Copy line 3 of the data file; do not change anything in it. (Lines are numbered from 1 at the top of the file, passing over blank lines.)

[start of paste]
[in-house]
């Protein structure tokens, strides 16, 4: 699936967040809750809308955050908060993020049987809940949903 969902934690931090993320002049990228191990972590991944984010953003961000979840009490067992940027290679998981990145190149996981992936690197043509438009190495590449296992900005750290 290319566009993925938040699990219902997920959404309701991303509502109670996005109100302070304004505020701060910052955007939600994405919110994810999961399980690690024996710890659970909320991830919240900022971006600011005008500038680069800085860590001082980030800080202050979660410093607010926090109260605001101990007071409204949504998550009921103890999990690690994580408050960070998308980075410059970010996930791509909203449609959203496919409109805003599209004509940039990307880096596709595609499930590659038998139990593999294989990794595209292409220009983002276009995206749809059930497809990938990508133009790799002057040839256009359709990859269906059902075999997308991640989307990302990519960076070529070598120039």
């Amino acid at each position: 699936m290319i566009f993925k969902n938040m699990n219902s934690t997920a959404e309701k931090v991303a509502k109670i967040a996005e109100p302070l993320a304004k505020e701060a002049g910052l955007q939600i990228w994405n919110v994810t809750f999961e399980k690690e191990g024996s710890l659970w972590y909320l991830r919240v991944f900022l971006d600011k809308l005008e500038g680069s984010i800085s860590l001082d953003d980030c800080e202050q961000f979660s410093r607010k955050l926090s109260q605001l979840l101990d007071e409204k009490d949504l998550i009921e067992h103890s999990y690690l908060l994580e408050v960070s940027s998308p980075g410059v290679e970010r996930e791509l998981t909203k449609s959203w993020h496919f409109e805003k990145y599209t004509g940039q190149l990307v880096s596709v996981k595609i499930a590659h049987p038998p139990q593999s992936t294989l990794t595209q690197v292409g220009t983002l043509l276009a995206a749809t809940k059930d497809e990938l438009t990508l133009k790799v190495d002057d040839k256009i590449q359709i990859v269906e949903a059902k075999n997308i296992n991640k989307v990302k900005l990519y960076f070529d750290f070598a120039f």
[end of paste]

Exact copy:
């Amino acid at each position: 699936m290319i566009f993925k969902n938040m699990n219902s934690t997920a959404e309701k931090v991303a509502k109670i967040a996005e109100p302070l993320a304004k505020e701060a002049g910052l955007q939600i990228w994405n919110v994810t809750f999961e399980k690690e191990g024996s710890l659970w972590y909320l991830r919240v991944f900022l971006d600011k809308l005008e500038g680069s984010i800085s860590l001082d953003d980030c800080e202050q961000f979660s410093r607010k955050l926090s109260q605001l979840l101990d007071e409204k009490d949504l998550i009921e067992h103890s999990y690690l908060l994580e408050v960070s940027s998308p980075g410059v290679e970010r996930e791509l998981t909203k449609s959203w993020h496919f409109e805003k990145y599209t004509g940039q190149l990307v880096s596709v996981k595609i499930a590659h049987p038998p139990q593999s992936t294989l990794t595209q690197v292409g220009t983002l043509l276009a995206a749809t809940k059930d497809e990938l438009t990508l133009k790799v190495d002057d040839k256009i590449q359709i990859v269906e949903a059902k075999n997308i296992n991640k989307v990302k900005l990519y960076f070529d750290f070598a120039f």